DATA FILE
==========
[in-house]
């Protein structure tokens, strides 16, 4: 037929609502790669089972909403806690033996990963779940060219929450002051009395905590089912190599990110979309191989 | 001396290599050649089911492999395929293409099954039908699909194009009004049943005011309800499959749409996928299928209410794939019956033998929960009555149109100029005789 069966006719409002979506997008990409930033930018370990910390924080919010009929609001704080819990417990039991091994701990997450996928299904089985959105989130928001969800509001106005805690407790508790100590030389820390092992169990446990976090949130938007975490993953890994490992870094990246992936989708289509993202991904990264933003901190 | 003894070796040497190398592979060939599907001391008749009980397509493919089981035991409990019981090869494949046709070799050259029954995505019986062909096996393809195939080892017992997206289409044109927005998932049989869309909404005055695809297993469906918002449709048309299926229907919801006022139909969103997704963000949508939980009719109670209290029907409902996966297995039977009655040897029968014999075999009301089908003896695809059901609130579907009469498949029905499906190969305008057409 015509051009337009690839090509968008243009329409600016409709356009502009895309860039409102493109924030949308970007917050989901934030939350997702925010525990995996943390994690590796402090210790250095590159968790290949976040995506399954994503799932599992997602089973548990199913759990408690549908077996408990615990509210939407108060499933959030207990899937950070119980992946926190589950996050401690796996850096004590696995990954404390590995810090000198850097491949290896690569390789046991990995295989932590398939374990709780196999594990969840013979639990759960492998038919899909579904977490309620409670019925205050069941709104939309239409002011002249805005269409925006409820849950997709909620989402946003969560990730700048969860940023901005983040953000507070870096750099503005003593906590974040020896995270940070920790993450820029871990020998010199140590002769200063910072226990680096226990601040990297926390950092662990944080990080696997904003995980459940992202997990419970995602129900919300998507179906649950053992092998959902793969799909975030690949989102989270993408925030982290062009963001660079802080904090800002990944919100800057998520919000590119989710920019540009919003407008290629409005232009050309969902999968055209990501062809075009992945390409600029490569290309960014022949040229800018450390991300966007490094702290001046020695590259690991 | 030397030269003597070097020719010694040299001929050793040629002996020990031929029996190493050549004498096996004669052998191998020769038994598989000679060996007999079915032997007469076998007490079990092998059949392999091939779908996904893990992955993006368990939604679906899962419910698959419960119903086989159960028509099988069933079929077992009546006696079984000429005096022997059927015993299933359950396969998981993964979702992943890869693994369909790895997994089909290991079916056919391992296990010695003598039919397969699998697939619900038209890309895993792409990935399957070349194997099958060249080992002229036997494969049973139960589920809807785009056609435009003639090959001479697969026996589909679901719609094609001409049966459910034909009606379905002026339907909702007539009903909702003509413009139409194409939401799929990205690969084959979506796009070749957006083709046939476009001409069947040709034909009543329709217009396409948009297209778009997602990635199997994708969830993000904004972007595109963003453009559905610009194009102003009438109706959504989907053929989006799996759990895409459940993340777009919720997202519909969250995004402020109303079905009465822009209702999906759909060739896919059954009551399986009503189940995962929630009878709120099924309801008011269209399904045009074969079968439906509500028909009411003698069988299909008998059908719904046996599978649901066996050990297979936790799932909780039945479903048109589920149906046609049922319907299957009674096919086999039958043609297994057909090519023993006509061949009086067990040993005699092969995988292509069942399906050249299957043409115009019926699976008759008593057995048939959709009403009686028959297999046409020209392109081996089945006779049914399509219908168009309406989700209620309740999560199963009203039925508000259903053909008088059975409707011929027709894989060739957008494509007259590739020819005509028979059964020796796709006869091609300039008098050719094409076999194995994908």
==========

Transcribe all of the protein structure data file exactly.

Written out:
[in-house]
């Protein structure tokens, strides 16, 4: 037929609502790669089972909403806690033996990963779940060219929450002051009395905590089912190599990110979309191989 | 001396290599050649089911492999395929293409099954039908699909194009009004049943005011309800499959749409996928299928209410794939019956033998929960009555149109100029005789 069966006719409002979506997008990409930033930018370990910390924080919010009929609001704080819990417990039991091994701990997450996928299904089985959105989130928001969800509001106005805690407790508790100590030389820390092992169990446990976090949130938007975490993953890994490992870094990246992936989708289509993202991904990264933003901190 | 003894070796040497190398592979060939599907001391008749009980397509493919089981035991409990019981090869494949046709070799050259029954995505019986062909096996393809195939080892017992997206289409044109927005998932049989869309909404005055695809297993469906918002449709048309299926229907919801006022139909969103997704963000949508939980009719109670209290029907409902996966297995039977009655040897029968014999075999009301089908003896695809059901609130579907009469498949029905499906190969305008057409 015509051009337009690839090509968008243009329409600016409709356009502009895309860039409102493109924030949308970007917050989901934030939350997702925010525990995996943390994690590796402090210790250095590159968790290949976040995506399954994503799932599992997602089973548990199913759990408690549908077996408990615990509210939407108060499933959030207990899937950070119980992946926190589950996050401690796996850096004590696995990954404390590995810090000198850097491949290896690569390789046991990995295989932590398939374990709780196999594990969840013979639990759960492998038919899909579904977490309620409670019925205050069941709104939309239409002011002249805005269409925006409820849950997709909620989402946003969560990730700048969860940023901005983040953000507070870096750099503005003593906590974040020896995270940070920790993450820029871990020998010199140590002769200063910072226990680096226990601040990297926390950092662990944080990080696997904003995980459940992202997990419970995602129900919300998507179906649950053992092998959902793969799909975030690949989102989270993408925030982290062009963001660079802080904090800002990944919100800057998520919000590119989710920019540009919003407008290629409005232009050309969902999968055209990501062809075009992945390409600029490569290309960014022949040229800018450390991300966007490094702290001046020695590259690991 | 030397030269003597070097020719010694040299001929050793040629002996020990031929029996190493050549004498096996004669052998191998020769038994598989000679060996007999079915032997007469076998007490079990092998059949392999091939779908996904893990992955993006368990939604679906899962419910698959419960119903086989159960028509099988069933079929077992009546006696079984000429005096022997059927015993299933359950396969998981993964979702992943890869693994369909790895997994089909290991079916056919391992296990010695003598039919397969699998697939619900038209890309895993792409990935399957070349194997099958060249080992002229036997494969049973139960589920809807785009056609435009003639090959001479697969026996589909679901719609094609001409049966459910034909009606379905002026339907909702007539009903909702003509413009139409194409939401799929990205690969084959979506796009070749957006083709046939476009001409069947040709034909009543329709217009396409948009297209778009997602990635199997994708969830993000904004972007595109963003453009559905610009194009102003009438109706959504989907053929989006799996759990895409459940993340777009919720997202519909969250995004402020109303079905009465822009209702999906759909060739896919059954009551399986009503189940995962929630009878709120099924309801008011269209399904045009074969079968439906509500028909009411003698069988299909008998059908719904046996599978649901066996050990297979936790799932909780039945479903048109589920149906046609049922319907299957009674096919086999039958043609297994057909090519023993006509061949009086067990040993005699092969995988292509069942399906050249299957043409115009019926699976008759008593057995048939959709009403009686028959297999046409020209392109081996089945006779049914399509219908168009309406989700209620309740999560199963009203039925508000259903053909008088059975409707011929027709894989060739957008494509007259590739020819005509028979059964020796796709006869091609300039008098050719094409076999194995994908």